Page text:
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Berlin Premiere: "BOUND: Africans vs African Americans" with Diretctor Peres Owino in Attendance

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InfoTickets: 6€; U6-Rehberge

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Written, directed and produced by Kenyan filmmaker, Peres Owino and Produced by Isaiah Washington (Grey's Anatomy, The 100) is a multiple award winning, hard hitting documentary that addresses the little known tension that exists between Africans and African Americans. The film opens with personal testimonials that expose this rift then walks us through the corridors of African colonialism and African American enslavement, laying bare their effects and how these have divided and bound Africans and African Americans.

Interviews with notable experts on African-American culture guide us through Bound and provides context for the interviews. Dr. Maulana Karenga (the founder of Kwanzaa) contextualized the Black Consciousness Movement; Dr. Joy DeGruy, author of Post Traumatic Slave Syndrome, explains some of the behavioral aspects of African-Americans; and Dr. Joseph Bailey exposes the psychology of slavery.

The screening will be followed by an open discussion with director Peres Owino; Moderation: Maisha Eggers.

With the friendly support of Brot für die Welt/EED, Katholischer Fonds, Aktion Afrika des Auswärtigen Amts.

In cooperation with FilmInitiativ Köln, Initiative Schwarze Menschen in Deutschland (ISD) and Adefra. Media Partners: Africiné, Zentrum Moderner Orient, Club der Freunde von RFI, Berlin Poche, Exberliner, multicult.fm, Art Labour Archives, Planète Métis, Contemporary &, Terre des Femmes Stiftung.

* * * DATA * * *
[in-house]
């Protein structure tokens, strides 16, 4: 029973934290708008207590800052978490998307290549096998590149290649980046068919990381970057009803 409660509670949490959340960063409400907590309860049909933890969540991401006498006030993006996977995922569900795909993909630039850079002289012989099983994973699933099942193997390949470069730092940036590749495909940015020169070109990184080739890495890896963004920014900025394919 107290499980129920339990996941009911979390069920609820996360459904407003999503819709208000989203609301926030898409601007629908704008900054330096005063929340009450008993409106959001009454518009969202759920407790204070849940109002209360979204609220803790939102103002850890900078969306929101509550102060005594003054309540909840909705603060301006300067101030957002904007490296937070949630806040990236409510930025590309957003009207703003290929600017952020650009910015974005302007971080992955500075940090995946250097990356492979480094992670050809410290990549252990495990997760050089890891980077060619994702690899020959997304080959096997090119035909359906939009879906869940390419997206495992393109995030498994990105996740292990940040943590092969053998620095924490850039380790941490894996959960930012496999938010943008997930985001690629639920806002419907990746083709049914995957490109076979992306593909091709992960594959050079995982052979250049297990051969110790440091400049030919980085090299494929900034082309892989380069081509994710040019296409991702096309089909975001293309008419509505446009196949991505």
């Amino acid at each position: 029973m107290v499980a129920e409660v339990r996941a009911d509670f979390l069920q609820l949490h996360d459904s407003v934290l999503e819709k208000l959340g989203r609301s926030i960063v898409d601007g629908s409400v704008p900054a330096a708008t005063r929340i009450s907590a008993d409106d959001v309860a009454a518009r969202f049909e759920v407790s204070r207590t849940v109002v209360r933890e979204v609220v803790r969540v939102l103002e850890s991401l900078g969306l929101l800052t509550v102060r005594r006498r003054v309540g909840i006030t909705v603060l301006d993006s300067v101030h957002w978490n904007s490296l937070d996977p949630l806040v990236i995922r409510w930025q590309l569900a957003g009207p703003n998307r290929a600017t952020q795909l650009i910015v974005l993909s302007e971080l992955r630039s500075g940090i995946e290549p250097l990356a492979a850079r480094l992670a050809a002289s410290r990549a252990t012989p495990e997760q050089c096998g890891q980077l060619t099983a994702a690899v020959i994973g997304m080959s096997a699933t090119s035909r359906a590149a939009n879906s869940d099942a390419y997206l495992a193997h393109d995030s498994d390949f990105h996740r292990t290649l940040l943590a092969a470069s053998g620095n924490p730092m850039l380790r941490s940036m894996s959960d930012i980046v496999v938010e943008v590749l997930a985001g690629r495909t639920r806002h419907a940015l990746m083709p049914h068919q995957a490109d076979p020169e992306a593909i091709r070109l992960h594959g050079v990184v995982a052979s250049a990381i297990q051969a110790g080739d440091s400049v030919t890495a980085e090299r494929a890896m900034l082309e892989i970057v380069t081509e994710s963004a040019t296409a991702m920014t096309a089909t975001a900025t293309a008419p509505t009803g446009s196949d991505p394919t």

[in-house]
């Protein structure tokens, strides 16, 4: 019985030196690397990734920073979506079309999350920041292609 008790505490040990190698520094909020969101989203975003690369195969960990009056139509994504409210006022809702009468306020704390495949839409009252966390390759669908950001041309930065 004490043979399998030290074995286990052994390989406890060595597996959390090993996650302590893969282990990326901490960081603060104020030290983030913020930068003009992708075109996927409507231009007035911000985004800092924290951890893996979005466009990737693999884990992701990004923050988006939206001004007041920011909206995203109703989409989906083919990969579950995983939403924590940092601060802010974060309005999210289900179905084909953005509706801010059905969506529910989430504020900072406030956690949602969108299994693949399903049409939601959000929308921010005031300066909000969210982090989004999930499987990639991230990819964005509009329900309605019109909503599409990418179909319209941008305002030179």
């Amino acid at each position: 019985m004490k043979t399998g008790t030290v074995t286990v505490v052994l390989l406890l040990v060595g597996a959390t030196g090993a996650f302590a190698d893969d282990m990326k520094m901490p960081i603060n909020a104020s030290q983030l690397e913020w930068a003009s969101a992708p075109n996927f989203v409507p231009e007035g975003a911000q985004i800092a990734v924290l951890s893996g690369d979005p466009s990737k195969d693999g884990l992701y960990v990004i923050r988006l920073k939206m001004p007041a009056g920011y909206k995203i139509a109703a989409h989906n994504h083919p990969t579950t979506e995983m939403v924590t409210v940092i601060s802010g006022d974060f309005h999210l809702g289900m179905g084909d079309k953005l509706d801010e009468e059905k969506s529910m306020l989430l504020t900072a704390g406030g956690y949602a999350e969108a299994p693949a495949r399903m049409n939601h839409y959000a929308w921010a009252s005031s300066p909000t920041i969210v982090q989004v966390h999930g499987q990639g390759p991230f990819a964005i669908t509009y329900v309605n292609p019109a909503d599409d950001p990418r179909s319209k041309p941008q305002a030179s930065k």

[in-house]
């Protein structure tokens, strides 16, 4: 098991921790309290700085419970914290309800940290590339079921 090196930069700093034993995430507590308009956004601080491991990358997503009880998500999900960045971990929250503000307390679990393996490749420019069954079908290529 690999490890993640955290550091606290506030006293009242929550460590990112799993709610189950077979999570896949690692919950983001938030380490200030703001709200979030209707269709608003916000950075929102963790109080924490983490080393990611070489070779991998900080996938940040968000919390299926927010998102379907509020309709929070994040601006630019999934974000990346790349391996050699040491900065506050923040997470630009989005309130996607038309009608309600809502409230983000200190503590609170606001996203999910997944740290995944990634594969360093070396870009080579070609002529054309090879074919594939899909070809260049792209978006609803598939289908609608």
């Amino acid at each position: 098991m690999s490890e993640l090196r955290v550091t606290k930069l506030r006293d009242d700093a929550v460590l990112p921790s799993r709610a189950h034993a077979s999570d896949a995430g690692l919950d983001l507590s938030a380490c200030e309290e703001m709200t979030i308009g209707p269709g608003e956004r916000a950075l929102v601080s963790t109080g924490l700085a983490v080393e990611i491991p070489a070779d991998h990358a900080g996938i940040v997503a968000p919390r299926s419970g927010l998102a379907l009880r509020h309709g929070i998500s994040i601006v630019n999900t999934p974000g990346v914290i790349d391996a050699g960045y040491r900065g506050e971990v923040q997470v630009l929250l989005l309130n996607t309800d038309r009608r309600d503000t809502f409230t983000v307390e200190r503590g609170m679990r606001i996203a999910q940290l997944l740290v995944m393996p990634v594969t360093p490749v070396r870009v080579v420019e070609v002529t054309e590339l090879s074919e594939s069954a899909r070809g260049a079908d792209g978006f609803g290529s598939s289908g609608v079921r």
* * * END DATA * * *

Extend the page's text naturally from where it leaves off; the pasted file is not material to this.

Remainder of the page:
Trailer: https://www.youtube.com/watch?v=oshAs5ZKjsQ

Press Reviews
"The Must See Film of 2015" Huffington Post (Ernest Owens)

"Owino has created a compelling, significant, and empathetic film that will be a conversation starter and a catalyst for change across the African diaspora. But it is the film’s exemplary exploration of cultural relations that assists in reflecting on all societies the importance of examining the racial, political, and geographical prejudices within us all." Brice Smither, Montreel-X

"My favorite doc of SIFF 2014 (and the winner of this year’s Lena Sharpe Award, which goes to the female director’s film that receives the most votes in public balloting at the festival) found director Peres Owino approaching an eye-opening issue with a personal stamp that felt absolutely integral. It’s a movie that finds a lot of universality in an ostensibly narrow topic." The Sunbreak

"This groundbreaking film helps play a role in overcoming this dichotomy by showing individuals sitting down together and having an honest (and shockingly civil) conversation. And not that all of the topics featured were politically correct -- that genuinely gave the film an honest dialogue about what black people across the Diaspora think, and how we got there. However, the film gets to the core of suggesting what is perhaps the only way we will get to understanding ourselves and each other. " Huffington Post (Ernest Owen)